Today’s workforce is one of the smartest and most self-aware in decades. How they acquire job satisfaction has quickly evolved. What used to drive employee retention were things like salary, benefits, job security, and while those things are still extremely important, employees today are looking for additional avenues of motivation and engagement. They want experiences, camaraderie, growth and fulfillment. And one verifiable way to give them those things: employee giving.
On the other hand, corporate philanthropy is good for business too, in the form of more engaged employees, a favorable employer brand and more. Corporate volunteer programs, more specifically, are some of the most effective ways to engage employees in corporate philanthropy, but you probably didn’t know that, did you? Here are some other things you might not have known about employee volunteering…
Volunteering leads to healthier employees
Healthier, happier employees tend to be high performers and great team players, ultimately contributing to business goals. That’s why employee wellness programs have become so popular in the workplace.
But what if employers could contribute to employee wellness while improving the employer brand and a laundry list of other business objectives like corporate responsibility? UnitedHealth Group and the Optum Institute conducted a 2013 study that revealed volunteering impacted how the respondents viewed their overall health and mood. Of the respondents who, at the time, had volunteered in the last twelve months:
1: 94% said volunteering improves their overall mood 2: 96% said volunteering enriches their life with a sense of purpose 3: 78% said volunteering helps lower their stress levels 4: 76% said volunteering makes them feel healthier
Additionally, a recent survey done by Robert Half showed that 61% of U.S. workers believe that taking part in philanthropic activities outside of work enhances their wellness, allowing them to be more effective on the job. Imagine what would happen if they were able to also volunteer on the job…
The takeaway: Save yourself the cost of implementing flashy wellness programs that, unfortunately, have so far been fraught with serious legal ramifications and instead, develop your company’s corporate philanthropy. Facilitating employee volunteer programs will not only benefit the health of the workforce, but potentially business goals.
Volunteering encourages workplace friendships and teamwork
Did you know that 58% of men and 74% of women would refuse a higher paying job if it meant not getting along with coworkers? Volunteering brings teams together for the greater good and it has the potential to impact work relationships. Here are some facts to prove it:
5: 77% of millennials would prefer to volunteer with their coworkers 6: 39% of managers are more likely to volunteer if their CEO does 7: 64% of employees who volunteered in this study said volunteering with their coworkers strengthened work relationships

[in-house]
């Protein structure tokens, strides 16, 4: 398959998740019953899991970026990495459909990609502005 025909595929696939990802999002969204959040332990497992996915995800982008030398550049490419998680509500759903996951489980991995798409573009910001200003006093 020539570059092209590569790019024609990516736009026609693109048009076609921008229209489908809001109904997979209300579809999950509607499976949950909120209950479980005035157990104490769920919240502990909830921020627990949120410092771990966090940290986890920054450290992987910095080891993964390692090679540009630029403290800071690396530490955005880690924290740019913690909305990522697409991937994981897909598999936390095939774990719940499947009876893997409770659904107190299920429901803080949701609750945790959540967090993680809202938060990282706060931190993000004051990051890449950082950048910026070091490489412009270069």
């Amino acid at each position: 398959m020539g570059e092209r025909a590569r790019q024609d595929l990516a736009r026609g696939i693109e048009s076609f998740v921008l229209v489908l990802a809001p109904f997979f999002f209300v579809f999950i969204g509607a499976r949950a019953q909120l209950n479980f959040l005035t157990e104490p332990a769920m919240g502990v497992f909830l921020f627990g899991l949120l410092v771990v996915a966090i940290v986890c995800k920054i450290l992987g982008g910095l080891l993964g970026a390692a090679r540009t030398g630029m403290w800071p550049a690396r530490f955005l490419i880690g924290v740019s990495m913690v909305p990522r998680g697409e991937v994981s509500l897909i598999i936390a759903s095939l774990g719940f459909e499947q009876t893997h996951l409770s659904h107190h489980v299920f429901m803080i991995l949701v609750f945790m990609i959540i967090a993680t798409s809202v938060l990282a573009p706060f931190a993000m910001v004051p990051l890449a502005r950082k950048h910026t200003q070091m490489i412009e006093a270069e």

The takeaway: Employee volunteer programs are a great way to encourage team bonding. If your company has the resources to implement the kind of programs that allow teams to volunteer together, the benefits of doing so extend from improved work environment to improved team performance and ultimately, to meeting business goals. If the resources aren’t there, look for room in the budget to provide teams with even just one day of the year, paid, to volunteer together.
Employees want to volunteer at work
According to the Robert Half survey, 59% of respondents said they do not volunteer outside of work. That doesn’t mean they don’t want to, however. Here’s why:
8: Company-wide day of service is the most successful employee volunteer program in terms of participation numbers 9: Paid-time off for volunteering has become an increasingly popular volunteer program offered by employers, growing from 54% to 59% in the past two years 10: Two-thirds of today’s workforce feels overwhelmed by their work
The takeaway: What these facts tell us is that employees want to volunteer, but may not feel that they have the time to do so because of a busy work schedule. Employers can facilitate employee volunteering by offering employee volunteer programs such as days of service, paid time off for volunteering or even skills-based volunteering on company time. Doing this will give employees more time outside of work to maintain a healthy work-life balance.
Corporate volunteer programs have an impact on factors such as employee wellness, work environment and employee satisfaction. The power of giving is evident, and it’s there for the taking if employers want to provide their people with the fulfilling careers they so hope to achieve.